CBS Blue Bloods: Shame and Misinformation About Obesity

Blue Bloods is a CBS drama series about a family of police officers in New York City. Fans appreciate the show for exploring the reality of complex moral issues. Last week the show explored the issue of fitness – i.e. obesity – and unfortunately failed to live up to its reputation.

Bottom line, the show delivered a false narrative about obesity and its treatment. It labeled a central figure in the plot as “taking an easy way out” with bariatric surgery. Characters shamed and threatened to disparage that person because of his medical history. They called bariatric surgery – falsely – a cosmetic procedure.

An Occupational Risk

Here’s the thing. Obesity is a very real occupational risk for police officers. The nature of the work makes it so. Stress, irregular sleep patterns, and long periods of sedentary activity punctuated by intensely stressful situations all contribute to the risk.

So dispensing false information about obesity and one of the most effective treatments available is no small transgression. One of the most common – and damaging – lies about surgery is that it’s “an easy way out.”

So here you have a show that people respect for its realism about police work. But it’s dispensing misinformation and shame about an important health risk of that work. It’s unconscionable.

Fans dished outrage on Twitter. Cheryl Steward said:

I think you should be ashamed at how you portrayed Gastric Bypass surgery. It’s not “the easy way out.” It’s a lifetime of change and commitment. So disappointed.

Admit the Mistake and Fix It

No doubt, the producers and writers know they’ve screwed up. So far, though, they’ve been silent. That’s wrong. It’s time to hold their head high, admit the mistake, and fix it.

Spreading lies about medical care that can be life saving for police officers is despicable. Folks, it’s time to make it right.

Click here for more on this incident.

Police, photograph © Thomas Hawk / flickr

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April 10, 2019

One Response to “CBS Blue Bloods: Shame and Misinformation About Obesity”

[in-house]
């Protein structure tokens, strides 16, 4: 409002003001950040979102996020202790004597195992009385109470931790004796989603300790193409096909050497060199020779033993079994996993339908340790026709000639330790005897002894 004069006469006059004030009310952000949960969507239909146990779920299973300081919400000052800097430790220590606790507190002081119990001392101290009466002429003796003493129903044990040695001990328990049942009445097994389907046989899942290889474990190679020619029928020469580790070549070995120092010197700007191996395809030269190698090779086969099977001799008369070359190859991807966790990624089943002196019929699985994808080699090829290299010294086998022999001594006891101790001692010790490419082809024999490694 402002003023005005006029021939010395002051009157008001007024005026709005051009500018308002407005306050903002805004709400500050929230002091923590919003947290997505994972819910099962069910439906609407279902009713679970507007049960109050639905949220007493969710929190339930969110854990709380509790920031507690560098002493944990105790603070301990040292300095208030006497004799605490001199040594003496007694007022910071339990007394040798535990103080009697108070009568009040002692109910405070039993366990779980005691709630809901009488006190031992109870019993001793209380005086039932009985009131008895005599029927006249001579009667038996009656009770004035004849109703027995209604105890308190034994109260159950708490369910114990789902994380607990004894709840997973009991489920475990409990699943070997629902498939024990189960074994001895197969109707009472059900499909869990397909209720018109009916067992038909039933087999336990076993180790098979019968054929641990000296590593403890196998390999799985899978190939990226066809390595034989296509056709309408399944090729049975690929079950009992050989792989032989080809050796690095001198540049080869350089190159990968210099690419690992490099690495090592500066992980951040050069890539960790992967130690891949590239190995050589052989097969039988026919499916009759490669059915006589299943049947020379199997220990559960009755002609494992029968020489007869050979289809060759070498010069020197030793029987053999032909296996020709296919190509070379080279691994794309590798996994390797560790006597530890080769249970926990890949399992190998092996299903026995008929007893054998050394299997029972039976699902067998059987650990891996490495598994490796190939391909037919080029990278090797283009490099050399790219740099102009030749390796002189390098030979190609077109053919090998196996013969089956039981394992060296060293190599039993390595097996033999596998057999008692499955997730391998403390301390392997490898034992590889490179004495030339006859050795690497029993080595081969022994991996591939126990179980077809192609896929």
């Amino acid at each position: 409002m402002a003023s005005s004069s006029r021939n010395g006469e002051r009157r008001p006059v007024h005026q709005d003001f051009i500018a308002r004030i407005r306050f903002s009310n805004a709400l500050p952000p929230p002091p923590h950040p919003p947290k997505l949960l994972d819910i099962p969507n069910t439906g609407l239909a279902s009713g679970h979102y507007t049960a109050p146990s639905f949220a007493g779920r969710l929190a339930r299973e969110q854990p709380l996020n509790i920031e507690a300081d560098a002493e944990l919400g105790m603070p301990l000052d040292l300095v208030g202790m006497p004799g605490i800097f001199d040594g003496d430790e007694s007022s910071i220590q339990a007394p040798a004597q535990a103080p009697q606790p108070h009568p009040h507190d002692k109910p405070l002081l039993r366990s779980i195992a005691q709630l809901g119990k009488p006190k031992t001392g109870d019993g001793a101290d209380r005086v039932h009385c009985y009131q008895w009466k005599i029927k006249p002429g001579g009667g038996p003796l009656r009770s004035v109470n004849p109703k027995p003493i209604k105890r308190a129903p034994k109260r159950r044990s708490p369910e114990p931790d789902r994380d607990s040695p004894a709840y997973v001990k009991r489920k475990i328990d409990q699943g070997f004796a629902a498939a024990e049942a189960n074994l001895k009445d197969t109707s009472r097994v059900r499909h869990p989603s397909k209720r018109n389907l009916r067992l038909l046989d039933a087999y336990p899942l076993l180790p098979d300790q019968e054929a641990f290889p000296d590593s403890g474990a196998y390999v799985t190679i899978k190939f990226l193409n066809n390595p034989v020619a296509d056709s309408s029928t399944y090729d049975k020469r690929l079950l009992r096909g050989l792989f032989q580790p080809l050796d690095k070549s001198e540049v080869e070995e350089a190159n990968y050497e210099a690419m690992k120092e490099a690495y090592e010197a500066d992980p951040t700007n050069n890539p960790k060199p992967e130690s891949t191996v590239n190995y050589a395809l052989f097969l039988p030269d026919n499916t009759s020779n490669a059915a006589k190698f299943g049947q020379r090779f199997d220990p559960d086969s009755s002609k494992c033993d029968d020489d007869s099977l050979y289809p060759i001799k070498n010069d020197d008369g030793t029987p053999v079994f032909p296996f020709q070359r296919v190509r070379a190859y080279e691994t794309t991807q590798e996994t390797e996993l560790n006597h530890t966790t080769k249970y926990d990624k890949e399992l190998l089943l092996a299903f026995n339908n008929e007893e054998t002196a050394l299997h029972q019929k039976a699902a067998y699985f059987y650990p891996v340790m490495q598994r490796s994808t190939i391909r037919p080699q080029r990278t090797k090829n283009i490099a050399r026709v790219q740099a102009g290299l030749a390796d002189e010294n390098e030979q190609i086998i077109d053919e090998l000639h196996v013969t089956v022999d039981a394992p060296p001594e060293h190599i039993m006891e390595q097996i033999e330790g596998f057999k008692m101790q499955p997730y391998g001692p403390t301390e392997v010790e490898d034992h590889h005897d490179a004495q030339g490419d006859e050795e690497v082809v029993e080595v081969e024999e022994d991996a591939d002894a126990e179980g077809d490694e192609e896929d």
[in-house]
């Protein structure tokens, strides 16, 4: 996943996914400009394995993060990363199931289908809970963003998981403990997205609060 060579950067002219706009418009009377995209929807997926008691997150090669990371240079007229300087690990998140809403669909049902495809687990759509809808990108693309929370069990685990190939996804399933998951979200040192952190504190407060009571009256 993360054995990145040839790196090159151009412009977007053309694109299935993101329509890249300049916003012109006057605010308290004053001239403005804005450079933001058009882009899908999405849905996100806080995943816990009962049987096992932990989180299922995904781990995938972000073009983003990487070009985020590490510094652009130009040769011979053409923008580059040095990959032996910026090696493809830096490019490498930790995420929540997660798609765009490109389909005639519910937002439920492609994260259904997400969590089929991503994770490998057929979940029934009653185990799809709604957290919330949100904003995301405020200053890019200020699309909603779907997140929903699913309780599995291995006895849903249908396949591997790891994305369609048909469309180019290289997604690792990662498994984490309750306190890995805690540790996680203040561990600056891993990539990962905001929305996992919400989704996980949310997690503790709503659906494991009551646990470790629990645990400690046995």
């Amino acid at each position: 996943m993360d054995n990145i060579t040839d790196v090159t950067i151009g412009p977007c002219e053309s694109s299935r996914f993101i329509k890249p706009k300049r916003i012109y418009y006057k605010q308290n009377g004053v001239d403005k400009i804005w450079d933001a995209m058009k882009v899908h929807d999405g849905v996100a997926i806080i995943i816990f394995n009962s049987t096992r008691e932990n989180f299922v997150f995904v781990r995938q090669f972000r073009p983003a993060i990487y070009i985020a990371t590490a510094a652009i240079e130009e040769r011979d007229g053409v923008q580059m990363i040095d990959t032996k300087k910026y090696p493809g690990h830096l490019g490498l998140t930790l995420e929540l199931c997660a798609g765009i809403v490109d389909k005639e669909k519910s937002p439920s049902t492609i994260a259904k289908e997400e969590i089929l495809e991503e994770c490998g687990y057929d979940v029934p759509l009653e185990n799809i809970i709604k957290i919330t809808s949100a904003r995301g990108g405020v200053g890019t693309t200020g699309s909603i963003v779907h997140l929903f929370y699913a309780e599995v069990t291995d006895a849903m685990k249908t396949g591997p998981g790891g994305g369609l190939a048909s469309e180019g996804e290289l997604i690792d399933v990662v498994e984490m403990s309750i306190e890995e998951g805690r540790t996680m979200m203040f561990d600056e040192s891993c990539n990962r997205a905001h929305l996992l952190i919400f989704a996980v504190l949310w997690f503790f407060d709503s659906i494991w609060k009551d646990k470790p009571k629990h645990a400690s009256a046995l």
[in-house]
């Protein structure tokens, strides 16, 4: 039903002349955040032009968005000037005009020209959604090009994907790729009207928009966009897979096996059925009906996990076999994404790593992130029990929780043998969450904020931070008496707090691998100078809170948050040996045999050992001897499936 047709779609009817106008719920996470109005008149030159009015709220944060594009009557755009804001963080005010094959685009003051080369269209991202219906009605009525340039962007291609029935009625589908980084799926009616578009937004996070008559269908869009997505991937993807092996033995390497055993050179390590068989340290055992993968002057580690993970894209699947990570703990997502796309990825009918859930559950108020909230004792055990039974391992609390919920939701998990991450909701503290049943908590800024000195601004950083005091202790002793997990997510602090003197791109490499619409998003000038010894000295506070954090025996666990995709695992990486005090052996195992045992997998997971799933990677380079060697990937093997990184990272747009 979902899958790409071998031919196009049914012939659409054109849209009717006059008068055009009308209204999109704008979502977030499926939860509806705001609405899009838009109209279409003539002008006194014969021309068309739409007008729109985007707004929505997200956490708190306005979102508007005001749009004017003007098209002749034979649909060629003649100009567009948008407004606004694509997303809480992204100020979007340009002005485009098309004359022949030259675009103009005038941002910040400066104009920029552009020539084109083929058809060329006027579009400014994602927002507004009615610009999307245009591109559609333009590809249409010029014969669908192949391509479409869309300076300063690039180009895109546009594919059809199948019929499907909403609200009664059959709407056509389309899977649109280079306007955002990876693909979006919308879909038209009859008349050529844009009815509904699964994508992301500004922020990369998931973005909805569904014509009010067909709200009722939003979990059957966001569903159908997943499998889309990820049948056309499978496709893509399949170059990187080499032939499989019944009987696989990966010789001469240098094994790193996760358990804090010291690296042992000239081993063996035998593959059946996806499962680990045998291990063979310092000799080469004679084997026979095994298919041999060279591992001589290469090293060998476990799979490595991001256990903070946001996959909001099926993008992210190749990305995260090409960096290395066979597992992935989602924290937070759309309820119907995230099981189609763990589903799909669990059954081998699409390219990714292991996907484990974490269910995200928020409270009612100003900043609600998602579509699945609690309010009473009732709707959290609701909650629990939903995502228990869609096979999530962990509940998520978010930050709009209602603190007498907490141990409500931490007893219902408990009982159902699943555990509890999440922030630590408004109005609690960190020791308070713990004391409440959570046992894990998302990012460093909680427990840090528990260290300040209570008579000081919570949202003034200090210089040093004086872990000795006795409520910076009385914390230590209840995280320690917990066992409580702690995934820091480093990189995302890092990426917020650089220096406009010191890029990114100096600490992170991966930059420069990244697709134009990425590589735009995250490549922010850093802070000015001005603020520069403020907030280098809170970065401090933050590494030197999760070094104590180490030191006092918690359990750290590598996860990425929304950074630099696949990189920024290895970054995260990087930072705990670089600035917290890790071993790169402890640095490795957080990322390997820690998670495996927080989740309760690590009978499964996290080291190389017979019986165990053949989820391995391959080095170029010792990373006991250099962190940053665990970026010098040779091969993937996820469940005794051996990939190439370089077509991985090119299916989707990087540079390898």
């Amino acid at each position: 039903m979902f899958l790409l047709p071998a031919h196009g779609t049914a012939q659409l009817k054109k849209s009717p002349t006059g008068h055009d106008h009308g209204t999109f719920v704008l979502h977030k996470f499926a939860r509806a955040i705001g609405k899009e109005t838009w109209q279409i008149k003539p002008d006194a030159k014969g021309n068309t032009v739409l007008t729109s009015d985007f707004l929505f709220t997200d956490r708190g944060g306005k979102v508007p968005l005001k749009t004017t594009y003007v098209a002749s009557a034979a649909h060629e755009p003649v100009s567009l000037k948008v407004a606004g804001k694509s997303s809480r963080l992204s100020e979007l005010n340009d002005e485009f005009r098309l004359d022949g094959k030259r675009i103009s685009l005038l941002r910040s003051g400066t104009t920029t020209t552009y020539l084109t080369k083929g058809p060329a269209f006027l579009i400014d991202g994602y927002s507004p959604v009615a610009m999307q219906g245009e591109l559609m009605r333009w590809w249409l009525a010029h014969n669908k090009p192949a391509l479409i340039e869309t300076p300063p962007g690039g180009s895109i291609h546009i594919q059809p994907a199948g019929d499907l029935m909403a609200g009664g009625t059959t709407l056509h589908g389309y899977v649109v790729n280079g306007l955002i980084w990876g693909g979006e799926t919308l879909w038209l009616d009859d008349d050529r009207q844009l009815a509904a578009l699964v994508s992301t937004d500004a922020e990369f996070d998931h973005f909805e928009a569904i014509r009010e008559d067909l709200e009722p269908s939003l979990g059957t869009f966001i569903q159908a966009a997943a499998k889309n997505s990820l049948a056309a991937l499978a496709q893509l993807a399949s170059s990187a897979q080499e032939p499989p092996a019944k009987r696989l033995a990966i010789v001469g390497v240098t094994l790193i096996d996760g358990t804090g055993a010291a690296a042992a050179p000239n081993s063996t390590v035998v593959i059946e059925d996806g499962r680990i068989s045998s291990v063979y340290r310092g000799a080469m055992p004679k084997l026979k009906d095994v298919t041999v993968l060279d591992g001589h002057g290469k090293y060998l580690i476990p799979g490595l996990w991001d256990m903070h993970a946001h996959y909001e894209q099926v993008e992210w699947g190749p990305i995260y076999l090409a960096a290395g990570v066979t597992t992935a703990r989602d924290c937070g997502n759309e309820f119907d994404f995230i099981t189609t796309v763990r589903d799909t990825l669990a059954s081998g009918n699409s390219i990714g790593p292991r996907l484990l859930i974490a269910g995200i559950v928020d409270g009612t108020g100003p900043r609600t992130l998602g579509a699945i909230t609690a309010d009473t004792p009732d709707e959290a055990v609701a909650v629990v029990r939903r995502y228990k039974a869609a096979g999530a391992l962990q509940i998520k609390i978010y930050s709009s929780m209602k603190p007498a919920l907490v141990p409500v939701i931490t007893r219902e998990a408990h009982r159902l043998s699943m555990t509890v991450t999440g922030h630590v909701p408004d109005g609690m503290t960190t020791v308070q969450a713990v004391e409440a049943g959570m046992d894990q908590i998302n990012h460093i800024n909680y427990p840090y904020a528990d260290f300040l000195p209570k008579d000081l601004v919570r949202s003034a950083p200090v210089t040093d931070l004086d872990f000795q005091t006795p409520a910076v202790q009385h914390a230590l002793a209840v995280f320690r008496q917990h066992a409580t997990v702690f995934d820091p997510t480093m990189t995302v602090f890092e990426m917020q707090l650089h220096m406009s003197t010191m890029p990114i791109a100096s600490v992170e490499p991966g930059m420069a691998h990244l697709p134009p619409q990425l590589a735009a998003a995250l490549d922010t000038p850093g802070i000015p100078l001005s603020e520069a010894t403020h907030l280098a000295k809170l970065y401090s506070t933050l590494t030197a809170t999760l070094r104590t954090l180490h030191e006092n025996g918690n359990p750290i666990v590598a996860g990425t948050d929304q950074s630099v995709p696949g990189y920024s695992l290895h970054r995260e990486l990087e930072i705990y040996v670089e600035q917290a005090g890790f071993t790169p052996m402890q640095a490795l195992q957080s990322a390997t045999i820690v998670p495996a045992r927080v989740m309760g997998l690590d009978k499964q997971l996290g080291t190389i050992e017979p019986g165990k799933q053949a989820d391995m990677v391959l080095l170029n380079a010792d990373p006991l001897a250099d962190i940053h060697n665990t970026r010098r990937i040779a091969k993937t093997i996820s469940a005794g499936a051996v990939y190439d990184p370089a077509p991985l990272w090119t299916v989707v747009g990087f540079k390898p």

1. April 10, 2019 at 10:23 am, David Brown said:

    For sure, it’s time to make something right because “So far, no country has been able to reverse the rising obesity rates — including the United States, which has been battling it for years now.” https://www.healthline.com/health-news/obesity-rising-can-we-reverse-this-deadly-trend#4

    While bariatric surgery may be the most effective weight loss tool currently available, there is another tool that involves far less risk and expense; the truth.

    In my opinion, the obesity pandemic stems from government policy decisions regarding dietary guidance and industrial farming practices. The former shapes consumer perception as to what is healthy as well as the the fatty acid profile of industrial food products. The latter shapes the fatty acid profile of animal products. For example, “We now know that major changes have taken place in the food supply over the last 100 years, when food technology and modern agriculture led to enormous production of vegetable oils high in ω-6 fatty acids, and changed animal feeds from grass to grains, thus increasing the amount of ω-6 fatty acids at the level of LA (from oils) and arachidonic acid (AA) (from meat, eggs, dairy). https://openheart.bmj.com/content/3/2/e000385

    South African researcher Annadie Krygsman writes, “The main alteration within the fatty acid profile of the modern diet has been the increased use of vegetable oil, both as a cheaper and more accessible alternative to animal fats, but also as a substitute to animal fats to reduce the intake of SFAs. Vegetable oils, although higher in monounsaturated fatty acids, are very high in omega-6 fatty acids (100-fold larger) compared with animal fat.These oils are also much lower in omega-3 fatty acids, leading to an increase in the ratio of dietary omega-6:omega-3 fatty acids.” https://www.intechopen.com/books/glucose-tolerance/importance-of-dietary-fatty-acid-profile-and-experimental-conditions-in-the-obese-insulin-resistant-

    Norwegian animal science researcher Anna Haug writes, “Chicken meat with reduced concentration of arachidonic acid (AA) and reduced ratio between omega-6 and omega-3 fatty acids has potential health benefits because a reduction in AA intake dampens prostanoid signaling, and the proportion between omega-6 and omega-3 fatty acids is too high in our diet.” https://www.ncbi.nlm.nih.gov/pmc/articles/PMC2875212/

    In a 1992 Review German scientist Olaf Adam wrote, “Within the last 50 years, changing nutritional habits in Western communities led to a fourfold increase in the supply of dietary arachidonic acid (AA), provoked by the same increase in the consumption of meat and meat products. A low oxidation rate and a high affinity uptake system result in the accumulation of AA in cell lipids. Clinical experiments with AA supplements showed the efficient enrichment of AA in plasma lipids and a consecutively exaggerated production of eicosanoids. https://link.springer.com/article/10.1007/BF00180737

    In a 2011 Review entitled ‘Prevent the cause, not just the symptoms’, former NIH scientist Bill Lands wrote, “Too few people recognize that nearly every cell and tissue in our body has hormone receptors that respond in different ways to omega-3 and omega-6 hormones. As a result, too many people fail to realize how many different disorders reflect an imbalance of these two types of hormone.

    To find out how many disorders are related to this omega-3/6 imbalance, Google arachidonic acid in conjunction with any mental or physical disease that comes to mind. You will find that there is a vast body of research out there that is currently being ignored. As far as I can tell, there is not a science writer anywhere in the World engaged in publicizing it.